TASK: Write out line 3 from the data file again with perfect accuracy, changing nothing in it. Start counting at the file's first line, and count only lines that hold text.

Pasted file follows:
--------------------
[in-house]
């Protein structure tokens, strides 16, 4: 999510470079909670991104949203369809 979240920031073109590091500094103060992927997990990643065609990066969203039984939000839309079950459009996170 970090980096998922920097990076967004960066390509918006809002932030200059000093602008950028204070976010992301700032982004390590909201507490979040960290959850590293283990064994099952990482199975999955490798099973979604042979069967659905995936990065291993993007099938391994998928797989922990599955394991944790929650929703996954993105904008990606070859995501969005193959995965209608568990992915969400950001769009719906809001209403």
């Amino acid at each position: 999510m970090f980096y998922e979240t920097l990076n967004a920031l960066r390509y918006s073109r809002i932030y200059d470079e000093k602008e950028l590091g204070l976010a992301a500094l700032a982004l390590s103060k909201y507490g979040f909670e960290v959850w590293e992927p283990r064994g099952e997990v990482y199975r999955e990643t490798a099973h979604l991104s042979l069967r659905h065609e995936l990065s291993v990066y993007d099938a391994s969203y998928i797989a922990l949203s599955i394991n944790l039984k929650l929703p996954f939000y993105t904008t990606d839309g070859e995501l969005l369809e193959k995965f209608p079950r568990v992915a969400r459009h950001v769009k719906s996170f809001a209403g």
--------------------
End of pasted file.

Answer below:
């Amino acid at each position: 999510m970090f980096y998922e979240t920097l990076n967004a920031l960066r390509y918006s073109r809002i932030y200059d470079e000093k602008e950028l590091g204070l976010a992301a500094l700032a982004l390590s103060k909201y507490g979040f909670e960290v959850w590293e992927p283990r064994g099952e997990v990482y199975r999955e990643t490798a099973h979604l991104s042979l069967r659905h065609e995936l990065s291993v990066y993007d099938a391994s969203y998928i797989a922990l949203s599955i394991n944790l039984k929650l929703p996954f939000y993105t904008t990606d839309g070859e995501l969005l369809e193959k995965f209608p079950r568990v992915a969400r459009h950001v769009k719906s996170f809001a209403g």